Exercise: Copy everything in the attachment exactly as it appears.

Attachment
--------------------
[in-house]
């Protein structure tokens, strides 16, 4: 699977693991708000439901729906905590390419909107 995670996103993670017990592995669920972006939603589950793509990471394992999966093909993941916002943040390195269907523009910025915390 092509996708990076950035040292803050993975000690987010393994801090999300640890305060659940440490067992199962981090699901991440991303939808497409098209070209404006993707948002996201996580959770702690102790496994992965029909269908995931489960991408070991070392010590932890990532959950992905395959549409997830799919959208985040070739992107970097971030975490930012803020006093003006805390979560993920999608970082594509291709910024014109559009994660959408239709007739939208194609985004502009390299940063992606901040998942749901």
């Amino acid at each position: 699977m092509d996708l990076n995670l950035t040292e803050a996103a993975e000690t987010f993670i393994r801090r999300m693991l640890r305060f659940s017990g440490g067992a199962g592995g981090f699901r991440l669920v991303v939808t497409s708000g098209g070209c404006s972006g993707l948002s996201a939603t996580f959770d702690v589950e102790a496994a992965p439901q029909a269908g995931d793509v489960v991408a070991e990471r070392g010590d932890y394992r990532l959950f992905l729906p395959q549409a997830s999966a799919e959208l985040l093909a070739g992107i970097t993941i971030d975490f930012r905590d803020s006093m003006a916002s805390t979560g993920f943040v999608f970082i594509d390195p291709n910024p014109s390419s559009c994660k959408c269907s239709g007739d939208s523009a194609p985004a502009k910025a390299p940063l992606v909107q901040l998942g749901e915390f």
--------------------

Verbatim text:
[in-house]
């Protein structure tokens, strides 16, 4: 699977693991708000439901729906905590390419909107 995670996103993670017990592995669920972006939603589950793509990471394992999966093909993941916002943040390195269907523009910025915390 092509996708990076950035040292803050993975000690987010393994801090999300640890305060659940440490067992199962981090699901991440991303939808497409098209070209404006993707948002996201996580959770702690102790496994992965029909269908995931489960991408070991070392010590932890990532959950992905395959549409997830799919959208985040070739992107970097971030975490930012803020006093003006805390979560993920999608970082594509291709910024014109559009994660959408239709007739939208194609985004502009390299940063992606901040998942749901």
């Amino acid at each position: 699977m092509d996708l990076n995670l950035t040292e803050a996103a993975e000690t987010f993670i393994r801090r999300m693991l640890r305060f659940s017990g440490g067992a199962g592995g981090f699901r991440l669920v991303v939808t497409s708000g098209g070209c404006s972006g993707l948002s996201a939603t996580f959770d702690v589950e102790a496994a992965p439901q029909a269908g995931d793509v489960v991408a070991e990471r070392g010590d932890y394992r990532l959950f992905l729906p395959q549409a997830s999966a799919e959208l985040l093909a070739g992107i970097t993941i971030d975490f930012r905590d803020s006093m003006a916002s805390t979560g993920f943040v999608f970082i594509d390195p291709n910024p014109s390419s559009c994660k959408c269907s239709g007739d939208s523009a194609p985004a502009k910025a390299p940063l992606v909107q901040l998942g749901e915390f």